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How Saint-Gobain Increased Productivity with Markforged Technology

Here’s an all-too common scenario for manufacturers: A simple customer request for a design change escalates, resulting in hundreds of hours of labor and significant costs to change over a production line to meet the new demands.

That was the situation at a Saint-Gobain plant in North America when a client modified the shape of a weaving bobbin line, setting in motion the need for 400 new spindle adapters to hold the newly designed bobbins in place. Instead of internally machining the replacement spindle adapters, Emmanuel Simadiris — a research engineer at Saint-Gobain Research North America, charged with coming up with technology solutions to support the various plants — sprung into action to see if 3D printing technology from Markforged was up to the task.

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After achieving 100% ROI within six months of purchasing the facility’s Markforged X7 industrial 3D printer, Simadiris began printing the spindle adapters using the X7 in a bid to convince the plant that 3D printing was the best solution to address the design changes.

Simadiris’s case was compelling: it would take roughly 1,200 hours of labor and cost $47,000 in materials and time if the plant were to internally machine replacement parts out of durable nylon. In comparison, the plant could run the Markforged X7 3D printer 24/7 and print each adapter within three hours. Simadiris was able to show that the Markforged X7 would reduce the plant’s lead time by approximately 90 days and reduce costs by 86%.

The spindle adapters would have cost the plant $47,000 to fabricate using traditional methods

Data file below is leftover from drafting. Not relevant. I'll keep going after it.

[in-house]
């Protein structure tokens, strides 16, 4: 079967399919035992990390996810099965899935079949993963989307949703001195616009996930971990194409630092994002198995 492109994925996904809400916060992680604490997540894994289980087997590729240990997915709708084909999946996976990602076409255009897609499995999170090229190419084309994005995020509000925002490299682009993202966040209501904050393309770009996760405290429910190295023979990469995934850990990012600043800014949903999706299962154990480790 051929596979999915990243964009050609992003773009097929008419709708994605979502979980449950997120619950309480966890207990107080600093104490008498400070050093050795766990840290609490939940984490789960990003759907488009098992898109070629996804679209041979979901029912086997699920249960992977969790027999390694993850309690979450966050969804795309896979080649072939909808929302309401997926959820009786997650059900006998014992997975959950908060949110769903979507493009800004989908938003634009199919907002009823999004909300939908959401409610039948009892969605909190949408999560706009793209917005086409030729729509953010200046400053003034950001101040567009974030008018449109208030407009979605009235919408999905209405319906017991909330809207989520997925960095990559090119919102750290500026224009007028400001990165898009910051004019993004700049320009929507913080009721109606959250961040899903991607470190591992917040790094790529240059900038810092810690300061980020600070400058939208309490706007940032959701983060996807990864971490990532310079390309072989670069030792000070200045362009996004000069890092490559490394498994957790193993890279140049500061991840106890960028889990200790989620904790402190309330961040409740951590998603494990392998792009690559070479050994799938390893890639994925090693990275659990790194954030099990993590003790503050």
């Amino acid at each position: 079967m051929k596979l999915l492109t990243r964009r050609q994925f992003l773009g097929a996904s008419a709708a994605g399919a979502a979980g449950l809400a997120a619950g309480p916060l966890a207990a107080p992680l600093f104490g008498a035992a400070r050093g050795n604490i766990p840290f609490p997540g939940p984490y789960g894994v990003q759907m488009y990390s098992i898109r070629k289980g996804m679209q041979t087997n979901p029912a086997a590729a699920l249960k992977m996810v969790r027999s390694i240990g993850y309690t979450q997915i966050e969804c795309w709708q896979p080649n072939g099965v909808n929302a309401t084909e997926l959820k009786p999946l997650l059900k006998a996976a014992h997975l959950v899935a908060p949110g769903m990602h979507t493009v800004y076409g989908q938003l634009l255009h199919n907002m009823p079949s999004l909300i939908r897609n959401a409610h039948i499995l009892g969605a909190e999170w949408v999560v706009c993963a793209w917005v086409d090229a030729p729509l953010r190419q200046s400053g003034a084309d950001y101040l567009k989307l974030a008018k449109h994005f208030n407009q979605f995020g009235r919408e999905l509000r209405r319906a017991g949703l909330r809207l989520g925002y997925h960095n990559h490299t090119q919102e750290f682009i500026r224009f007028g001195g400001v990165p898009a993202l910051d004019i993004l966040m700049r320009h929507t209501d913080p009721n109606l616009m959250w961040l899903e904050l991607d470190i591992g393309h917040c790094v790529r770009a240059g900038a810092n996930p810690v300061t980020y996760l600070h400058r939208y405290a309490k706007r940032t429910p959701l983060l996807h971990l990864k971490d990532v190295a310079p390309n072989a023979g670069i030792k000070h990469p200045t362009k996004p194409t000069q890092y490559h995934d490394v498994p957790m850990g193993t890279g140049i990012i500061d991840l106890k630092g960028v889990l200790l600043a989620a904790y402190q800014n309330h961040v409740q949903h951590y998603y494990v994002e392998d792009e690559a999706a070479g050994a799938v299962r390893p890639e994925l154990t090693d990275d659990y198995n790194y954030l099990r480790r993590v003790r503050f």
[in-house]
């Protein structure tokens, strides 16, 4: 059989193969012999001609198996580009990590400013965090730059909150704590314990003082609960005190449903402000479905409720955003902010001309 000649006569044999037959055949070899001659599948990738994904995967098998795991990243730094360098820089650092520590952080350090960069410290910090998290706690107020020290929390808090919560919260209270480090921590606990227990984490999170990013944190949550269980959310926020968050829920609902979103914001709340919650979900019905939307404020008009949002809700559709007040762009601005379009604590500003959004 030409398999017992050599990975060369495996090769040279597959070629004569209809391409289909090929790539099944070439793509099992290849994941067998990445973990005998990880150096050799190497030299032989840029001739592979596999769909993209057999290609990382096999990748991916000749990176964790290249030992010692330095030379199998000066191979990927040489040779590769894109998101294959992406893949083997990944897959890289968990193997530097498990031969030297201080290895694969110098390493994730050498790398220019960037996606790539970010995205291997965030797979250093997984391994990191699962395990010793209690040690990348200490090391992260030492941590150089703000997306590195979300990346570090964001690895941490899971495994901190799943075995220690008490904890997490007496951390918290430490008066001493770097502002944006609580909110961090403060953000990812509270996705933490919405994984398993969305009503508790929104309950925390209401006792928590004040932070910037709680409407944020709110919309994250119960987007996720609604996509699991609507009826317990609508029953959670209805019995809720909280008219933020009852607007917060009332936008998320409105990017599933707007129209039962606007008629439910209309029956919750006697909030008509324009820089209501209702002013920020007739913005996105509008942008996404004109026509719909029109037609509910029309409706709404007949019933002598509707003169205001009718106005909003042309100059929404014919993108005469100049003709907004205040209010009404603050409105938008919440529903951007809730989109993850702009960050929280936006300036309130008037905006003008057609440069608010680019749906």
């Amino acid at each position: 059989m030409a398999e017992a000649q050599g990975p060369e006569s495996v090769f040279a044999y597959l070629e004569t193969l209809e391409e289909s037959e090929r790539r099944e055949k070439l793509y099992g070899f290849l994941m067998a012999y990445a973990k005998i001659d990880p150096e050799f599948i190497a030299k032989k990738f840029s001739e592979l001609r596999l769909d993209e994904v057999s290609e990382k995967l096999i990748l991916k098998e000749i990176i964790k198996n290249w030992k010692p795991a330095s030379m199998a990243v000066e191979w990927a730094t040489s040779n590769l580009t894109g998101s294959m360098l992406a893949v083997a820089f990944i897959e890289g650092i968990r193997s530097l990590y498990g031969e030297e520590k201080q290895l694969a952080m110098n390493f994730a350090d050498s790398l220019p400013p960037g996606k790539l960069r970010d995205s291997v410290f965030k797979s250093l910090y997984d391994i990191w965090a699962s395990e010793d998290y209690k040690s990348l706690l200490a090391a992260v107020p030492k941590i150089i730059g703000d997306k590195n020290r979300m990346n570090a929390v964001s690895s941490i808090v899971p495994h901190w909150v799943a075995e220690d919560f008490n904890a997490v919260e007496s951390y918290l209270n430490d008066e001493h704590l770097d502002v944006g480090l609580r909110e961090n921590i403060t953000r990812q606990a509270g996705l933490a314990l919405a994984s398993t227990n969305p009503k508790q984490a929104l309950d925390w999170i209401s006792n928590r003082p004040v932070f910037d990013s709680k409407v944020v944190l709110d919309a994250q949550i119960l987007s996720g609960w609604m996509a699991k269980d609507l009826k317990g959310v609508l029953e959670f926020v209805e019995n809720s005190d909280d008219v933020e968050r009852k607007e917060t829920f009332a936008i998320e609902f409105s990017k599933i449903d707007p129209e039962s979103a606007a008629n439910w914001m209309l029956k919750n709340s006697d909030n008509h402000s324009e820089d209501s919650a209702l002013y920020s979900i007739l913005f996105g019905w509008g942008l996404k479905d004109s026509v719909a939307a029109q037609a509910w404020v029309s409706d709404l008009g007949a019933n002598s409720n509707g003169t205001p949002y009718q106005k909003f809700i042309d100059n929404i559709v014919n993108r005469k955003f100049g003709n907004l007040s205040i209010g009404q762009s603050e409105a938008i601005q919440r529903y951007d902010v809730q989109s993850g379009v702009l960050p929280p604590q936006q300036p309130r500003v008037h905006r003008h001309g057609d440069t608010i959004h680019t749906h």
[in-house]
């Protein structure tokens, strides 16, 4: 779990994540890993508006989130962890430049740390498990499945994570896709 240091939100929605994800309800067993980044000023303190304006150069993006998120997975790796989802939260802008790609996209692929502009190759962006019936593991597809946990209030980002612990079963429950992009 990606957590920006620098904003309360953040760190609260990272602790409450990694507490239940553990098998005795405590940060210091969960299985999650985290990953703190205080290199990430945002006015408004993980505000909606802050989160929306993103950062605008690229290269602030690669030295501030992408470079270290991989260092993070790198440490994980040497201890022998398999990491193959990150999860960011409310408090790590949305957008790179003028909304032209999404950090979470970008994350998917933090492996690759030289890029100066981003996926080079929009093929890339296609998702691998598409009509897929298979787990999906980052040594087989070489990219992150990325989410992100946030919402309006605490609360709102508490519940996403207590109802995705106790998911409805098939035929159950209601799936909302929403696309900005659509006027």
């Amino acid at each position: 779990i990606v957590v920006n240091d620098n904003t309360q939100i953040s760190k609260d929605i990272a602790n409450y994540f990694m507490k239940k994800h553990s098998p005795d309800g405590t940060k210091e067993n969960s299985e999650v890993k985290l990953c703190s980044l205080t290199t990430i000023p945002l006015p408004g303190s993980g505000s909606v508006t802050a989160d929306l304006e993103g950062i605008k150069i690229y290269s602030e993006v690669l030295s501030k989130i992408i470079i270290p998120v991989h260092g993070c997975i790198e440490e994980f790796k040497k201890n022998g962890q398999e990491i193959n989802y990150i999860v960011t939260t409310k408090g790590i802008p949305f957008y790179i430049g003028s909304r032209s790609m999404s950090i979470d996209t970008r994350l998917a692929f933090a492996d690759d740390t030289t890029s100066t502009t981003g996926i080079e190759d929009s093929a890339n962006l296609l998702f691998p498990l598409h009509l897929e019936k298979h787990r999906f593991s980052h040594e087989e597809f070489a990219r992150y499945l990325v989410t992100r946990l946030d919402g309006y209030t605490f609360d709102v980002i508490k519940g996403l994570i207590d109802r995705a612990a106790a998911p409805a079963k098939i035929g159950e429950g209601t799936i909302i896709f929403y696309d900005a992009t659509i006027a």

And it didn’t stop there. 3D printing the replacement spindle adapters on the Markforged X7 freed up a significant amount of time for the on-site machinists, which was a huge upside for the plant, Simadiris said. “It opened up the machinist’s time to work on other productive tasks,” he explained.

Continuous Fiber Reinforcement

The Markforged X7 3D printer is capable of printing in both Onyx material — a chopped carbon fiber reinforced nylon that is 1.4x stronger than ABS — as well as reinforcing materials such as continuous carbon fiber, Kevlar®, and fiberglass. As a result, it’s a natural replacement for traditional machining practices. Onyx is 1.4 times stronger than ABS materials used in other 3D printers, which means tooling and fixtures produced with a Markforged X7 printer are able to function as well as comparable aluminum tooling, yet be produced at a lower cost. “The Markforged prints in terms of quality are just superior,” said Simadiris.

The 3D printed spindle adapters freed up time for Saint-Gobain's machinists

The X7’s support for continuous fiber reinforcement is what really makes the difference for parts durability, effective tolerances, and the level of surface finishes for 3D printing of custom tooling, fixtures, and molds, according to Simadiris. Simadiris said the Saint-Gobain Research team is intent on educating other areas of its North American business in the benefits of the X7 printer.

Since his success with the plant, Simadiris plans to host internal webinars for senior leaders across Saint-Gobain North America to introduce Markforged technology to others. Simadiris is using the spindle adapters as the prime example — coupled with the company’s compelling ROI — and is encouraging various plant members to come and have a first-hand experience at what the X7 can do.

“The continuous fiber reinforcement opens up a wide range of new applications that were not previously accessible with the technology,” Simadiris says. “We’re going to continue encouraging the use of 3D printing within our plants.”

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